Corticosteroids: Medical Uses, Administration, Side Effects, Precautions and Classification

They are artificial medicines that work like cortisol, a natural hormone in your body.

These drugs reduce inflammation and disrupt the immune system.

Medical uses

They are used to treat a variety of medical conditions, including:

  • Arthritis.
  • Asthma.
  • Allergies
  • Skin conditions, such as rashes or eczema.
  • Autoimmune diseases, such as multiple sclerosis or lupus.
  • Inflammatory bowel diseases.
  • Crohn’s disease .
  • Cancer.

Corticosteroids are different from anabolic steroids, which athletes sometimes use (and abuse).

How are corticosteroids given?

Corticosteroids can be taken in a variety of formulations:

  • Oral pill.
  • Oral liquid
  • Inhalation.
  • Topical cream.
  • Eye drops.
  • Eardrop.
  • Injection.
  • An IV infusion.
  • Common corticosteroids.

Some of the commonly used corticosteroids include:

  • Cortisone.
  • Hydrocortisone.
  • Sterapred.
  • Medrol.
  • Orapred.

Corticosteroid side effects

The side effects of corticosteroids are numerous and vary depending on the dose, the length of time the drugs are used, and the general health and age of the individual taking the pills.


Corticosteroid side effects can include:

  • Weight gain.
  • Increased hunger or thirst.
  • Frequent urination
  • Humor changes.
  • Blurry vision.
  • Muscular weakness.
  • Increased body hair.
  • Acne.
  • Easy bruising.
  • Puffy and puffy face.
  • Osteoporosis.
  • High blood pressure
  • Worsening of diabetes
  • Nervousness.
  • Restlessness.
  • Stomachache.
  • Trouble sleeping
  • Water retention.
  • Swelling.
  • Cataracts or glaucoma.
  • Skin and vaginal infections.


Corticosteroids can increase your risk of developing an infection. Tell your doctor if you notice signs of infection, such as fever, sore throat, or cough.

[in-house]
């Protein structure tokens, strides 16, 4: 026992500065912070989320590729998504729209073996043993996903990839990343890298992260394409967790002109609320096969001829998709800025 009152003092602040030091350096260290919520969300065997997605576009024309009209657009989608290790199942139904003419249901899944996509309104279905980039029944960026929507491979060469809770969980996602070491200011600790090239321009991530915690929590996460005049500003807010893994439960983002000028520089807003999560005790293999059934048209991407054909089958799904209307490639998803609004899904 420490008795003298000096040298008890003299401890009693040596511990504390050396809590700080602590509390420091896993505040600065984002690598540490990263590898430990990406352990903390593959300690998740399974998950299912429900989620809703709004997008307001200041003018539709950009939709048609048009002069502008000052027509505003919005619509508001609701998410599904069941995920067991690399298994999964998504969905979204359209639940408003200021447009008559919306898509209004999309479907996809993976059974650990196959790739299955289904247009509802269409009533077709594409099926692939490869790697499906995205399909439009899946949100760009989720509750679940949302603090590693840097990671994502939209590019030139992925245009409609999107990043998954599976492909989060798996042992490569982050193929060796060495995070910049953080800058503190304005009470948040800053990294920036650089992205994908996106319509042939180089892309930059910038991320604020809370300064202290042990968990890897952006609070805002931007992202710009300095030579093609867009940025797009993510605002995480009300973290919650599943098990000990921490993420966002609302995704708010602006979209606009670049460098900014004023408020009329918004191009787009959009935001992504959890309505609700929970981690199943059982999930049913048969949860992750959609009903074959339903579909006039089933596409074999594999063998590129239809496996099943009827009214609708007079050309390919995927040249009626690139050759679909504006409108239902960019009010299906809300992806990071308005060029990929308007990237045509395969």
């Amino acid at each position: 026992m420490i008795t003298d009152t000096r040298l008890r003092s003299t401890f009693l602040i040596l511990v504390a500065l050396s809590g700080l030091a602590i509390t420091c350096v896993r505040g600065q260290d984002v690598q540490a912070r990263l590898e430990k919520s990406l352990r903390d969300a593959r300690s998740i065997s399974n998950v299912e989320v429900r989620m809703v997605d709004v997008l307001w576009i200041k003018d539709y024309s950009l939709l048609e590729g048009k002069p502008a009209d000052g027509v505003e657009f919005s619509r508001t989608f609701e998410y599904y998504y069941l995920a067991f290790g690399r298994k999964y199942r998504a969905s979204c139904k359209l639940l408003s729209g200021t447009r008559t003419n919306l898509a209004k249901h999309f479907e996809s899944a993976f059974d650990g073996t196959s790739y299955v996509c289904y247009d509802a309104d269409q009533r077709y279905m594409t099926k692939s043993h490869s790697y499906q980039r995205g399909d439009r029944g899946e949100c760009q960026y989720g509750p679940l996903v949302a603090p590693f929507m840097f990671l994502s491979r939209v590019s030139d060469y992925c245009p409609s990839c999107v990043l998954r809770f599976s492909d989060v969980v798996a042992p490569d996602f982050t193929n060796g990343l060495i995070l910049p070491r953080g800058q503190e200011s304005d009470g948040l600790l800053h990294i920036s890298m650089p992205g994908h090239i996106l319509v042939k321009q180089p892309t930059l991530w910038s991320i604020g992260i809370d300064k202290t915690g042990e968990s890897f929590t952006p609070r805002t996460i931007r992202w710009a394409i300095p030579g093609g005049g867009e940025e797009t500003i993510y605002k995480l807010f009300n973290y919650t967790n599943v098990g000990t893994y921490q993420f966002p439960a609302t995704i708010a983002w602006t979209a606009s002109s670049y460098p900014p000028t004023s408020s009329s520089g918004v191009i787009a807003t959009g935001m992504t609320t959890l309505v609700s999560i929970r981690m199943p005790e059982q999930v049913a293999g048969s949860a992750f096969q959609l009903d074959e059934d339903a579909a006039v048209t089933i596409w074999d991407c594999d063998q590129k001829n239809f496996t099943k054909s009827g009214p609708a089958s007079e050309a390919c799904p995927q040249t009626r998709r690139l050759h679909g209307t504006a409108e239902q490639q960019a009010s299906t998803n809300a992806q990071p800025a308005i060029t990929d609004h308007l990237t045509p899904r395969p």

Corticosteroids and diet

If you take a corticosteroid for a long time, your doctor may recommend a low-salt, high-potassium diet.

You may also be asked to eat extra protein and monitor your calorie intake to avoid weight gain.

You may need to avoid grapefruit and grapefruit juice while taking corticosteroids, as they can affect how these medications work in your body. Talk to your doctor if this is a concern.

Corticosteroids and pregnancy

Tell your doctor if you are pregnant or could become pregnant while taking a corticosteroid.

These medications can harm an unborn baby, especially during the first trimester. Also, talk to your doctor before taking a corticosteroid if breastfeeding.


1.- Glucocorticoids such as cortisol affect the metabolism of carbohydrates, fats, and proteins and have anti-inflammatory, immunosuppressive, antiproliferative, and vasoconstrictive effects.

The anti-inflammatory effects are mediated by blocking the action of inflammatory mediators (transrepression) and inducing anti-inflammatory mediators (transactivation).

The immunosuppressive effects are mediated by suppressing delayed hypersensitivity reactions by direct action on T lymphocytes.

The antiproliferative effects are mediated by inhibiting DNA synthesis and epidermal cell renewal.

The vasoconstrictive effects are mediated by inhibiting the action of inflammatory mediators such as histidine.

2.- Mineralocorticoids such as aldosterone are mainly involved in regulating the balance of electrolytes and water by modulating the transport of ions in the epithelial cells of the renal tubules of the kidney.